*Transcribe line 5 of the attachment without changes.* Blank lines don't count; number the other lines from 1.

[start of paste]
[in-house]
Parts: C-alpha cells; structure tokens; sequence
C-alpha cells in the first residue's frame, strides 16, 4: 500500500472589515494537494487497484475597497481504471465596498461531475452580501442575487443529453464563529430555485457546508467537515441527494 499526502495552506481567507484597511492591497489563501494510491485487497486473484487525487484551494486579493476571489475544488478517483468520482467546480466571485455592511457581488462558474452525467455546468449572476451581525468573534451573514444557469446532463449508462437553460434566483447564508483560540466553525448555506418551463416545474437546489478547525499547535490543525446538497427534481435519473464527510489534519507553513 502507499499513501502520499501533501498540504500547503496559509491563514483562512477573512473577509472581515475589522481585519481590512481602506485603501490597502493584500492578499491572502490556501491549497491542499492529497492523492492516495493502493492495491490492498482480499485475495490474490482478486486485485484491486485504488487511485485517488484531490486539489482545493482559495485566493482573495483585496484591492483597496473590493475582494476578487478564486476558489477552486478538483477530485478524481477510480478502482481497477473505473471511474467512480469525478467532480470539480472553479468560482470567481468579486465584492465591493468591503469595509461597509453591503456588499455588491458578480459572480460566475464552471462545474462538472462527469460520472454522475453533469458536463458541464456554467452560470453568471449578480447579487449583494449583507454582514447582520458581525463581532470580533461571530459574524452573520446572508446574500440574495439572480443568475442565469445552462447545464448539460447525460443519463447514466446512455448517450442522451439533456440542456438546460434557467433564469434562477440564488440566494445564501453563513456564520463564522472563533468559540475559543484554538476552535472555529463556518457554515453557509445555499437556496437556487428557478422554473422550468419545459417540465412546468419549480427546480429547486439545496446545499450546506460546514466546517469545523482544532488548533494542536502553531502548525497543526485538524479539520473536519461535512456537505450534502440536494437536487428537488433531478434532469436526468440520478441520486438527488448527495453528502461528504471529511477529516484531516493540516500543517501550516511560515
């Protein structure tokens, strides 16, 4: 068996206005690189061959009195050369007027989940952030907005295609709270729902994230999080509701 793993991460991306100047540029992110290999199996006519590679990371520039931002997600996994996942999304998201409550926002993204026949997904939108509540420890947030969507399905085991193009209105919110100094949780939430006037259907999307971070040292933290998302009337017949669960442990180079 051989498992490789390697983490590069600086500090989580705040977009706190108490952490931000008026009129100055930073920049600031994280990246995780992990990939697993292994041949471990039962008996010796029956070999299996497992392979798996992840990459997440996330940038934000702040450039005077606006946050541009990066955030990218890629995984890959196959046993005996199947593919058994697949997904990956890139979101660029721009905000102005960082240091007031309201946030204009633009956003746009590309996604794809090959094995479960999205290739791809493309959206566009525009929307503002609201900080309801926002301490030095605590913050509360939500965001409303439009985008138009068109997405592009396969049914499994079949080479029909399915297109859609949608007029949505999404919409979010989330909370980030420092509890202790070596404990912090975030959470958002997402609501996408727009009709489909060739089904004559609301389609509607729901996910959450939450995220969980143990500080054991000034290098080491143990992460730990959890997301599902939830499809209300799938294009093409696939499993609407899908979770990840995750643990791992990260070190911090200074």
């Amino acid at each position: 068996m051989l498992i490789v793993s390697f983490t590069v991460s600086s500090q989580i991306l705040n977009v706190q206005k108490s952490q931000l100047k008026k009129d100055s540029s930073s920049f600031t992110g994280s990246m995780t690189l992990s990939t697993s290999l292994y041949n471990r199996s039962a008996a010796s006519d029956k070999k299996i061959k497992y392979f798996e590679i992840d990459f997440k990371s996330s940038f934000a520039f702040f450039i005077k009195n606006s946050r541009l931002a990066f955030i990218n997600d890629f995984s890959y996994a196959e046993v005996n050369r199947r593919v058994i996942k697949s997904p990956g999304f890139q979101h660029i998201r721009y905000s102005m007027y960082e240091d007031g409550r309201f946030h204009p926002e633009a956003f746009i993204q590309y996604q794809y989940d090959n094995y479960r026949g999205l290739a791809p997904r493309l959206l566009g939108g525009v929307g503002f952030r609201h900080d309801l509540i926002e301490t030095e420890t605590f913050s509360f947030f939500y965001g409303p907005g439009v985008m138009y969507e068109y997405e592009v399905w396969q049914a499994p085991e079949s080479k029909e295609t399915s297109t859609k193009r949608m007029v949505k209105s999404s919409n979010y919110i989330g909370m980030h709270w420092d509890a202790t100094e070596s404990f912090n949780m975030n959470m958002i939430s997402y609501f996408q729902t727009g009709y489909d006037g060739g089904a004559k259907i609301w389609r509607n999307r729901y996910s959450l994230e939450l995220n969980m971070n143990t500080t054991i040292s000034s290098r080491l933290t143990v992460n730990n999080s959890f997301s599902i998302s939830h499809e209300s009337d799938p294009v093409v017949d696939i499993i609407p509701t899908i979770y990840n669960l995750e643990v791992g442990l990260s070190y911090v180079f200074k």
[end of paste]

């Amino acid at each position: 068996m051989l498992i490789v793993s390697f983490t590069v991460s600086s500090q989580i991306l705040n977009v706190q206005k108490s952490q931000l100047k008026k009129d100055s540029s930073s920049f600031t992110g994280s990246m995780t690189l992990s990939t697993s290999l292994y041949n471990r199996s039962a008996a010796s006519d029956k070999k299996i061959k497992y392979f798996e590679i992840d990459f997440k990371s996330s940038f934000a520039f702040f450039i005077k009195n606006s946050r541009l931002a990066f955030i990218n997600d890629f995984s890959y996994a196959e046993v005996n050369r199947r593919v058994i996942k697949s997904p990956g999304f890139q979101h660029i998201r721009y905000s102005m007027y960082e240091d007031g409550r309201f946030h204009p926002e633009a956003f746009i993204q590309y996604q794809y989940d090959n094995y479960r026949g999205l290739a791809p997904r493309l959206l566009g939108g525009v929307g503002f952030r609201h900080d309801l509540i926002e301490t030095e420890t605590f913050s509360f947030f939500y965001g409303p907005g439009v985008m138009y969507e068109y997405e592009v399905w396969q049914a499994p085991e079949s080479k029909e295609t399915s297109t859609k193009r949608m007029v949505k209105s999404s919409n979010y919110i989330g909370m980030h709270w420092d509890a202790t100094e070596s404990f912090n949780m975030n959470m958002i939430s997402y609501f996408q729902t727009g009709y489909d006037g060739g089904a004559k259907i609301w389609r509607n999307r729901y996910s959450l994230e939450l995220n969980m971070n143990t500080t054991i040292s000034s290098r080491l933290t143990v992460n730990n999080s959890f997301s599902i998302s939830h499809e209300s009337d799938p294009v093409v017949d696939i499993i609407p509701t899908i979770y990840n669960l995750e643990v791992g442990l990260s070190y911090v180079f200074k």